While the commonly held view claims that anthropogenic or man-made factors cause global warming, there exists overwhelming evidence that natural causes account for the most significant proportion of the environmental changes. Most of these changes can be traced to the nature of the Earth as an object that is constantly evolving both in its physical position and composition. The position of the Earth in relation to the Sun and other planets characterizes these changes. Natural causes attribute to the increasing number of sunspots and the occurrence of large volcanic eruptions.
Natural factors, whose exact proportion and amount remain immeasurable and largely unknown, are the most significant causes of global warming.
The earliest evidence of this is the extinction of dinosaurs and the effects of the first known global warming phase that happened approximately 55 million years ago. Large volcanic eruptions, like those that occur in the modern world, are thought to have caused the last major phase. In any volcanic eruption, large amounts of volcanic ash and dust are emitted into the air. This particulate matter remains suspended in the atmosphere and acts as a solid shield to solar radiation. In effect, it prevents the Sun from accessing the Earth and prevents the loss of heat from the Earth’s atmosphere.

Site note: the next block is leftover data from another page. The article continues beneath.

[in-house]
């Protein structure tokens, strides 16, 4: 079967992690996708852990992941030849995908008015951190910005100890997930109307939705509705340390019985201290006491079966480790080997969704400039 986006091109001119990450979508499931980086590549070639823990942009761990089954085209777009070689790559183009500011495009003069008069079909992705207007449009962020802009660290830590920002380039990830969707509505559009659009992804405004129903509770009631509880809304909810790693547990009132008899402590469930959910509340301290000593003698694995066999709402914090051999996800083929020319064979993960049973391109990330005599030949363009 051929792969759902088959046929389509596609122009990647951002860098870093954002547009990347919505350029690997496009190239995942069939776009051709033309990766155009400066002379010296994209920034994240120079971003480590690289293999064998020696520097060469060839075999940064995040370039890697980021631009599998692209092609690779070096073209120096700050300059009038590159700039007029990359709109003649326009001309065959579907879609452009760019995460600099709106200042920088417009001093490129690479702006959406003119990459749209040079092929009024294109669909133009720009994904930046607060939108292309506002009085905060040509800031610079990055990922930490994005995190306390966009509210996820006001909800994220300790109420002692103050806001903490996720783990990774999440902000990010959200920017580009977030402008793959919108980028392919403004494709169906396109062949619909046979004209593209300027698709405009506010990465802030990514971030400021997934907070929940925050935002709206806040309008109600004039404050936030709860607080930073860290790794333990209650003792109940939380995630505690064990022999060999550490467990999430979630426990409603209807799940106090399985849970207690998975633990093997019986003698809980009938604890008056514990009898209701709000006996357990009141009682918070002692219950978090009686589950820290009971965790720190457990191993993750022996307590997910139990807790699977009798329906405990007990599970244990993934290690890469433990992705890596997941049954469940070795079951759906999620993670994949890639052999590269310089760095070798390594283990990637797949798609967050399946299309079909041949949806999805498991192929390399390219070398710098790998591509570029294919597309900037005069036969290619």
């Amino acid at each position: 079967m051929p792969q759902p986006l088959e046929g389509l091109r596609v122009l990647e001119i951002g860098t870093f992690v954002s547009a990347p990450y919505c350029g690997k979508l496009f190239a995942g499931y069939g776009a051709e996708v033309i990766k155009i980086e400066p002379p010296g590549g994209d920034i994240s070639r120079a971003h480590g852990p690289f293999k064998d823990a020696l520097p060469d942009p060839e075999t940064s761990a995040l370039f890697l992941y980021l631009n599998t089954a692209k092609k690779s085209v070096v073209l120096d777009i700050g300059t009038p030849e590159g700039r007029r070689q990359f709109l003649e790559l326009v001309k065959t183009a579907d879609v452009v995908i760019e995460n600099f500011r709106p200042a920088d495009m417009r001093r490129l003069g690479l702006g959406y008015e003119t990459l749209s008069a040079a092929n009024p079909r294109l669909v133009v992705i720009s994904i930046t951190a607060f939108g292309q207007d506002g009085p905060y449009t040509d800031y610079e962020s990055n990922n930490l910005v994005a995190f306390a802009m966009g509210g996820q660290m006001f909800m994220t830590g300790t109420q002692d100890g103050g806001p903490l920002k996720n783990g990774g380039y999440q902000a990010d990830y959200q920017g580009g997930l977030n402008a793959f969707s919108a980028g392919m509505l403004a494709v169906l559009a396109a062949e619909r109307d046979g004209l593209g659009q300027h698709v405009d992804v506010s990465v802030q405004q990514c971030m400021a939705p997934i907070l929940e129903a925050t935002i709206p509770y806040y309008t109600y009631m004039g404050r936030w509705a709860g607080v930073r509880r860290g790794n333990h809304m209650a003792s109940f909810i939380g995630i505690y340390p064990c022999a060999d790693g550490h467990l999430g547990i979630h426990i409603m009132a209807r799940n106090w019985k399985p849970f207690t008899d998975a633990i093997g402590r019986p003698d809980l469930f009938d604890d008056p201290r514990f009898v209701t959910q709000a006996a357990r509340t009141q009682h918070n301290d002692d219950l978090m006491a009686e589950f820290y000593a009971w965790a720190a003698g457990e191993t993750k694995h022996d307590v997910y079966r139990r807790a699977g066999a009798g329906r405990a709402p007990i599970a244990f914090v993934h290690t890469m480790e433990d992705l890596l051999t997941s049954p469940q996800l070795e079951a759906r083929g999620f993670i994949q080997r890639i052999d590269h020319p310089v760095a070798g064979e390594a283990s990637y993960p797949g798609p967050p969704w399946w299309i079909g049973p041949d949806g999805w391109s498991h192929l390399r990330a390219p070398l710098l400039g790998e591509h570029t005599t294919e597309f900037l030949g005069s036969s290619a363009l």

The spinning of the Earth does not achieve or allow for a perfect rotation. The resulting effect is that its different parts are exposed to varying levels of solar radiation. Combined with an increasing number of sunspots due to other reasons, solar radiation variations lead to warming cycles on the Earth. Other natural causes include the production and release of methane gas, a known greenhouse gas, from wetlands and Arctic tundra. The Earth undergoes climate change cycles every 40,000 odd years.
While man-made causes may contribute significantly to global warming, natural causes still account for the largest effective proportion. Their effect cannot be measured because it is varied and expansive, making it possible that the situation is much direr than currently thought.